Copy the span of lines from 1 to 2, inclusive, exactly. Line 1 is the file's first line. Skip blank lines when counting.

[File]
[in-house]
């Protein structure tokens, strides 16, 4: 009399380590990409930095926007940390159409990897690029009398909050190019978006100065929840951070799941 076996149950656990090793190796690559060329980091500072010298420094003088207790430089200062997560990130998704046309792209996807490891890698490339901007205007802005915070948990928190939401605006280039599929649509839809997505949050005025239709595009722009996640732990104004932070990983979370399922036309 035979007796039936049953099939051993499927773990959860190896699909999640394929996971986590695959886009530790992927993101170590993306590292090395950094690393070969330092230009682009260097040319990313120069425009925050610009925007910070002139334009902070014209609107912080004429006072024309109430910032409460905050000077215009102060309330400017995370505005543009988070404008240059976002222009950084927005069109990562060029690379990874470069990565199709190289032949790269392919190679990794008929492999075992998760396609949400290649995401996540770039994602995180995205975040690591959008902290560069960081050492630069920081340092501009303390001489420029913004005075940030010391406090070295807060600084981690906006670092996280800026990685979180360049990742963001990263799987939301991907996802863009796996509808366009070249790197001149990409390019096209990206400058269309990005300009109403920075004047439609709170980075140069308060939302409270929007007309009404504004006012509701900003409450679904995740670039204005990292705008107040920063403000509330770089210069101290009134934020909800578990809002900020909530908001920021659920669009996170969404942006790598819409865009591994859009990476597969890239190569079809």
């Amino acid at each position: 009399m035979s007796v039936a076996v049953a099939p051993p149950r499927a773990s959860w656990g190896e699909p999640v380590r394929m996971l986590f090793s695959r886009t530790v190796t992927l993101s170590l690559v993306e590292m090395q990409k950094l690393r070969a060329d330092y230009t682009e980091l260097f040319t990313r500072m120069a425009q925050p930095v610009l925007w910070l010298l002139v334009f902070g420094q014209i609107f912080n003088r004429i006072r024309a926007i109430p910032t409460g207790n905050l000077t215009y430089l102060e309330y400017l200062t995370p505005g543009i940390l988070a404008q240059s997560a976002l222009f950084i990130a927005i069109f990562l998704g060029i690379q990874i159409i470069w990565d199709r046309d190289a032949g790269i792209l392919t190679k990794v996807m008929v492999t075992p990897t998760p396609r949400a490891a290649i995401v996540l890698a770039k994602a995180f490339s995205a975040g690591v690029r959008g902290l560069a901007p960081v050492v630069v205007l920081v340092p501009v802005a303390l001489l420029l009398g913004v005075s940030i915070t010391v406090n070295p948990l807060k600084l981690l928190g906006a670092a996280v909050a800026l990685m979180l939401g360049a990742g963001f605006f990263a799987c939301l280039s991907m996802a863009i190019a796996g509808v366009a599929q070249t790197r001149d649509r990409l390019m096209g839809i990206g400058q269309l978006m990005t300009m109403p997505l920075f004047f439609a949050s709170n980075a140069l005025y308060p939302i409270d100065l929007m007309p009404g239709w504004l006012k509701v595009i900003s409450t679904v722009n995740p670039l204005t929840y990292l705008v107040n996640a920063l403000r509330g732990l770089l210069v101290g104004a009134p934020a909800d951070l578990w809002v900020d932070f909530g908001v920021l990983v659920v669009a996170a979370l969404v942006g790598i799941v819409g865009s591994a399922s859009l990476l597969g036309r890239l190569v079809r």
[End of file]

[in-house]
């Protein structure tokens, strides 16, 4: 009399380590990409930095926007940390159409990897690029009398909050190019978006100065929840951070799941 076996149950656990090793190796690559060329980091500072010298420094003088207790430089200062997560990130998704046309792209996807490891890698490339901007205007802005915070948990928190939401605006280039599929649509839809997505949050005025239709595009722009996640732990104004932070990983979370399922036309 035979007796039936049953099939051993499927773990959860190896699909999640394929996971986590695959886009530790992927993101170590993306590292090395950094690393070969330092230009682009260097040319990313120069425009925050610009925007910070002139334009902070014209609107912080004429006072024309109430910032409460905050000077215009102060309330400017995370505005543009988070404008240059976002222009950084927005069109990562060029690379990874470069990565199709190289032949790269392919190679990794008929492999075992998760396609949400290649995401996540770039994602995180995205975040690591959008902290560069960081050492630069920081340092501009303390001489420029913004005075940030010391406090070295807060600084981690906006670092996280800026990685979180360049990742963001990263799987939301991907996802863009796996509808366009070249790197001149990409390019096209990206400058269309990005300009109403920075004047439609709170980075140069308060939302409270929007007309009404504004006012509701900003409450679904995740670039204005990292705008107040920063403000509330770089210069101290009134934020909800578990809002900020909530908001920021659920669009996170969404942006790598819409865009591994859009990476597969890239190569079809």